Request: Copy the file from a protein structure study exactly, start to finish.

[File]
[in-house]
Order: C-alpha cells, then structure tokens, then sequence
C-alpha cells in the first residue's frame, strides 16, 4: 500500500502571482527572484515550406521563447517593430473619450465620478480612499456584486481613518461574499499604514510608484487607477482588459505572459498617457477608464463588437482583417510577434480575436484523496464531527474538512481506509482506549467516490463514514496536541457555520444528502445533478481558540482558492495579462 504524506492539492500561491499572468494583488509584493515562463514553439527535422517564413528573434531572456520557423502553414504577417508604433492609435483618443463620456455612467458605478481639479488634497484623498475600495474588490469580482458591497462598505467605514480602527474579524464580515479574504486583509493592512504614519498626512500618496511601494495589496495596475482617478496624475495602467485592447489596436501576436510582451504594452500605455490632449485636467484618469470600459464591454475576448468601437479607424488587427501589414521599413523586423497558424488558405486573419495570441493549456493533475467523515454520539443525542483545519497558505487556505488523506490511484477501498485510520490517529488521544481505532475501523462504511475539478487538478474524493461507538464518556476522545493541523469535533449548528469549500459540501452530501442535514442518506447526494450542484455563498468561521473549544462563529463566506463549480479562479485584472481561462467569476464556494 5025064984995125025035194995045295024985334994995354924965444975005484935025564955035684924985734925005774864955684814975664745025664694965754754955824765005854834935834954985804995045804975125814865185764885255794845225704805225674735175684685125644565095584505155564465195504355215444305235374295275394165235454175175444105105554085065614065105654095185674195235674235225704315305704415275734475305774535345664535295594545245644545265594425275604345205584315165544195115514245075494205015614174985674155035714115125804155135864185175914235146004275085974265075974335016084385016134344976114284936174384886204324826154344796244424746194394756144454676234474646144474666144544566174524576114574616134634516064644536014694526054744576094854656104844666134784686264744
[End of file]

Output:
[in-house]
Order: C-alpha cells, then structure tokens, then sequence
C-alpha cells in the first residue's frame, strides 16, 4: 500500500502571482527572484515550406521563447517593430473619450465620478480612499456584486481613518461574499499604514510608484487607477482588459505572459498617457477608464463588437482583417510577434480575436484523496464531527474538512481506509482506549467516490463514514496536541457555520444528502445533478481558540482558492495579462 504524506492539492500561491499572468494583488509584493515562463514553439527535422517564413528573434531572456520557423502553414504577417508604433492609435483618443463620456455612467458605478481639479488634497484623498475600495474588490469580482458591497462598505467605514480602527474579524464580515479574504486583509493592512504614519498626512500618496511601494495589496495596475482617478496624475495602467485592447489596436501576436510582451504594452500605455490632449485636467484618469470600459464591454475576448468601437479607424488587427501589414521599413523586423497558424488558405486573419495570441493549456493533475467523515454520539443525542483545519497558505487556505488523506490511484477501498485510520490517529488521544481505532475501523462504511475539478487538478474524493461507538464518556476522545493541523469535533449548528469549500459540501452530501442535514442518506447526494450542484455563498468561521473549544462563529463566506463549480479562479485584472481561462467569476464556494 5025064984995125025035194995045295024985334994995354924965444975005484935025564955035684924985734925005774864955684814975664745025664694965754754955824765005854834935834954985804995045804975125814865185764885255794845225704805225674735175684685125644565095584505155564465195504355215444305235374295275394165235454175175444105105554085065614065105654095185674195235674235225704315305704415275734475305774535345664535295594545245644545265594425275604345205584315165544195115514245075494205015614174985674155035714115125804155135864185175914235146004275085974265075974335016084385016134344976114284936174384886204324826154344796244424746194394756144454676234474646144474666144544566174524576114574616134634516064644536014694526054744576094854656104844666134784686264744